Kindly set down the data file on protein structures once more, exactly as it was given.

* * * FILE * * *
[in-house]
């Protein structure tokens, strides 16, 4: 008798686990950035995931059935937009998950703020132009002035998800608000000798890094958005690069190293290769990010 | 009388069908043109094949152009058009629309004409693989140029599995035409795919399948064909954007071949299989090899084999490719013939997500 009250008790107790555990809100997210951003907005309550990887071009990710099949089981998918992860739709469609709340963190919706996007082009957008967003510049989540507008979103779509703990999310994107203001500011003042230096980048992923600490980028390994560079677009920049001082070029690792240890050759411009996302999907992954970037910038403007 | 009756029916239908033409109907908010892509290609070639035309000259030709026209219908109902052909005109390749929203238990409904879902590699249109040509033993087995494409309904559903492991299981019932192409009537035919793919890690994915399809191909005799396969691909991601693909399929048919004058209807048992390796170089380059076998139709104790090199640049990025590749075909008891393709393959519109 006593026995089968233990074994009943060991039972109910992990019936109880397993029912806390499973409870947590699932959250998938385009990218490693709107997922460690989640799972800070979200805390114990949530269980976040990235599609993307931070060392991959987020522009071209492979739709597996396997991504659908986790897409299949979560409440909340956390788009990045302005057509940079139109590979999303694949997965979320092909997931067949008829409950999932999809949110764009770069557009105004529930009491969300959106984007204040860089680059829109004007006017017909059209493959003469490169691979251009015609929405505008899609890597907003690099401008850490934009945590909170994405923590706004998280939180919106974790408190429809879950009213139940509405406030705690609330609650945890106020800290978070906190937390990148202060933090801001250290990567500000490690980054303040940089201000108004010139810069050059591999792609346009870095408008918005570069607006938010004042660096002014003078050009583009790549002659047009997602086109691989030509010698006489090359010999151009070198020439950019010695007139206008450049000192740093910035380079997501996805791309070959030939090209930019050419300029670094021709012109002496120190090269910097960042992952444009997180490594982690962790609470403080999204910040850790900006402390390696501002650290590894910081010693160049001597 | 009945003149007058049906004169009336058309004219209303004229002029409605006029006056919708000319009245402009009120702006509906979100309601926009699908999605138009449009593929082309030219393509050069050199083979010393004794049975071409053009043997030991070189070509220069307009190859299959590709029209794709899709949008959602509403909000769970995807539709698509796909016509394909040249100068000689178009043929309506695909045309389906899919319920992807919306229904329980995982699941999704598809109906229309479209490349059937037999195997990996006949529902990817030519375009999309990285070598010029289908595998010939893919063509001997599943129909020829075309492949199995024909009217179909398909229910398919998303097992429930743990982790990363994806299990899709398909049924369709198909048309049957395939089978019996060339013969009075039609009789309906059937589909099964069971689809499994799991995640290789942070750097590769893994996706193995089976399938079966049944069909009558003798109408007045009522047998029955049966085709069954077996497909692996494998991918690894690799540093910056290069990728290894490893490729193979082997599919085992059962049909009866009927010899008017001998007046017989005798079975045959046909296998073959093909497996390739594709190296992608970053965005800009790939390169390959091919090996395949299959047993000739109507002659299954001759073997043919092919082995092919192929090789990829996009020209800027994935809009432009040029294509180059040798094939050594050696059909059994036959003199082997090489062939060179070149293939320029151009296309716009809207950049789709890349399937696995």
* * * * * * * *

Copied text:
[in-house]
């Protein structure tokens, strides 16, 4: 008798686990950035995931059935937009998950703020132009002035998800608000000798890094958005690069190293290769990010 | 009388069908043109094949152009058009629309004409693989140029599995035409795919399948064909954007071949299989090899084999490719013939997500 009250008790107790555990809100997210951003907005309550990887071009990710099949089981998918992860739709469609709340963190919706996007082009957008967003510049989540507008979103779509703990999310994107203001500011003042230096980048992923600490980028390994560079677009920049001082070029690792240890050759411009996302999907992954970037910038403007 | 009756029916239908033409109907908010892509290609070639035309000259030709026209219908109902052909005109390749929203238990409904879902590699249109040509033993087995494409309904559903492991299981019932192409009537035919793919890690994915399809191909005799396969691909991601693909399929048919004058209807048992390796170089380059076998139709104790090199640049990025590749075909008891393709393959519109 006593026995089968233990074994009943060991039972109910992990019936109880397993029912806390499973409870947590699932959250998938385009990218490693709107997922460690989640799972800070979200805390114990949530269980976040990235599609993307931070060392991959987020522009071209492979739709597996396997991504659908986790897409299949979560409440909340956390788009990045302005057509940079139109590979999303694949997965979320092909997931067949008829409950999932999809949110764009770069557009105004529930009491969300959106984007204040860089680059829109004007006017017909059209493959003469490169691979251009015609929405505008899609890597907003690099401008850490934009945590909170994405923590706004998280939180919106974790408190429809879950009213139940509405406030705690609330609650945890106020800290978070906190937390990148202060933090801001250290990567500000490690980054303040940089201000108004010139810069050059591999792609346009870095408008918005570069607006938010004042660096002014003078050009583009790549002659047009997602086109691989030509010698006489090359010999151009070198020439950019010695007139206008450049000192740093910035380079997501996805791309070959030939090209930019050419300029670094021709012109002496120190090269910097960042992952444009997180490594982690962790609470403080999204910040850790900006402390390696501002650290590894910081010693160049001597 | 009945003149007058049906004169009336058309004219209303004229002029409605006029006056919708000319009245402009009120702006509906979100309601926009699908999605138009449009593929082309030219393509050069050199083979010393004794049975071409053009043997030991070189070509220069307009190859299959590709029209794709899709949008959602509403909000769970995807539709698509796909016509394909040249100068000689178009043929309506695909045309389906899919319920992807919306229904329980995982699941999704598809109906229309479209490349059937037999195997990996006949529902990817030519375009999309990285070598010029289908595998010939893919063509001997599943129909020829075309492949199995024909009217179909398909229910398919998303097992429930743990982790990363994806299990899709398909049924369709198909048309049957395939089978019996060339013969009075039609009789309906059937589909099964069971689809499994799991995640290789942070750097590769893994996706193995089976399938079966049944069909009558003798109408007045009522047998029955049966085709069954077996497909692996494998991918690894690799540093910056290069990728290894490893490729193979082997599919085992059962049909009866009927010899008017001998007046017989005798079975045959046909296998073959093909497996390739594709190296992608970053965005800009790939390169390959091919090996395949299959047993000739109507002659299954001759073997043919092919082995092919192929090789990829996009020209800027994935809009432009040029294509180059040798094939050594050696059909059994036959003199082997090489062939060179070149293939320029151009296309716009809207950049789709890349399937696995």